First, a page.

The Happiness Project at the Edinburgh Festival Fringe

I am the scientific director ("scienturg") for an exciting art-science theatre project which has a run Wednesday 26 - Sunday 30 August at Summerhall at the Edinburgh Festival Fringe.

Why are young people in the UK unhappy? This question led to the creation of The Happiness Project, a piece of theatre that explores what happiness is in the hope of understanding ourselves a little bit better.

The company consists of 12 young artists and 6 academics. Directors Emma Higham and Tashi Gore introduced the project in a blog post and I wrote a blog post about the project and the science of happiness.

We will also have a run at the Roundhouse in London from Tuesday 3 – Saturday 14 November. The project is supported by a Small Arts Award from the Wellcome Trust.

Dopaminergic modulation of choice and happiness

Paper out in the Journal of Neuroscience (it's open access - anyone can download the paper) with my UCL colleagues Nikolina Skandali, Peter Dayan, and Ray Dolan.

We report the results of a pharmacology experiment in which subjects made choices between safe and risky options and were repeatedly asked 'how happy are you at this moment?' After boosting dopamine levels with the drug levodopa, a drug commonly used to treat Parkinson's disease, subjects were more likely to take risks to try to get bigger rewards and they also felt happier after they received some of those rewards. These results might help explain why some people receiving dopaminergic treatment can develop gambling problems. Boosting dopamine levels may make people think that some rewards are better than they actually are, helping to clarify the role of dopamine in happiness.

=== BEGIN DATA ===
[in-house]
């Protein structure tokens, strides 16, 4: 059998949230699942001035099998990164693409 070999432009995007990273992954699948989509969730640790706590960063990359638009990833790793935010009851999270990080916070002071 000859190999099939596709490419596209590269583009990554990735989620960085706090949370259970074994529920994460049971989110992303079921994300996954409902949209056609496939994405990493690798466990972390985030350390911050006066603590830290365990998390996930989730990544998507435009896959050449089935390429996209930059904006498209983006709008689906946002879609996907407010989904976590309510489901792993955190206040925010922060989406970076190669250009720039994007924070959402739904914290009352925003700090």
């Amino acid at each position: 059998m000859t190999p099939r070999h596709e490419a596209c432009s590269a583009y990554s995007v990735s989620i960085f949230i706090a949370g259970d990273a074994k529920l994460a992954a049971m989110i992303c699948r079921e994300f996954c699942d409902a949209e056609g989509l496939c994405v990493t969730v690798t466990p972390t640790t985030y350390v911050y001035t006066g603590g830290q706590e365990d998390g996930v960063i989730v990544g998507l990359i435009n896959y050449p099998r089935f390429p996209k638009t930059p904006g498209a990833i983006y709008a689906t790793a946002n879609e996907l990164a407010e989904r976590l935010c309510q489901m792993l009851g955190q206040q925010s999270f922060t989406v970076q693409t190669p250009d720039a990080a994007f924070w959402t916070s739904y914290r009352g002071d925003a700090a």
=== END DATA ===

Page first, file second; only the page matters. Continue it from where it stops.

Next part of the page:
You can read more about the study in the Journal of Neuroscience Press Release and the UCL Press Release and here: The Independent, Medical Daily.

The paper can also be downloaded here. My research is supported by the Max Planck Society and the Wellcome Trust.

A computational and neural model of happiness

Paper out in Proceedings of the National Academy of Sciences (it's open access - anyone can download the paper by clicking on the PDF symbol) with my UCL colleagues Nikolina Skandali, Peter Dayan, and Ray Dolan.

We report the results of an fMRI experiment, two behavioral studies, and a large-scale smartphone-based replication study. We used computational modeling to show that happiness in our experiments is explained not by earnings, but by the combined influence of recent reward expectations and prediction errors resulting from those expectations. That means happiness depends not on how well things are going, but whether things are going better than expected. Here is our happiness equation:

In the fMRI study, we found that measurements of neural activity in a brain area called the striatum could be used to predict how much happiness would change as the result of the decisions that subjects made and the outcomes they received. In the smartphone experiment we showed that we could also predict happiness outside of the lab in 18,420 participants around the world. Thanks to everyone who played 'What makes me happy?' in The Great Brain Experiment on their phones (download the app if you would like to contribute to our ongoing research). Your data (221,040 happiness ratings) are in the paper!

You can read more about the study in the UCL Press Release and here: BBC News, Forbes, The Atlantic, Time, Washington PostTelegraph.

The paper can also be downloaded here. My research is supported by the Max Planck Society and the Wellcome Trust.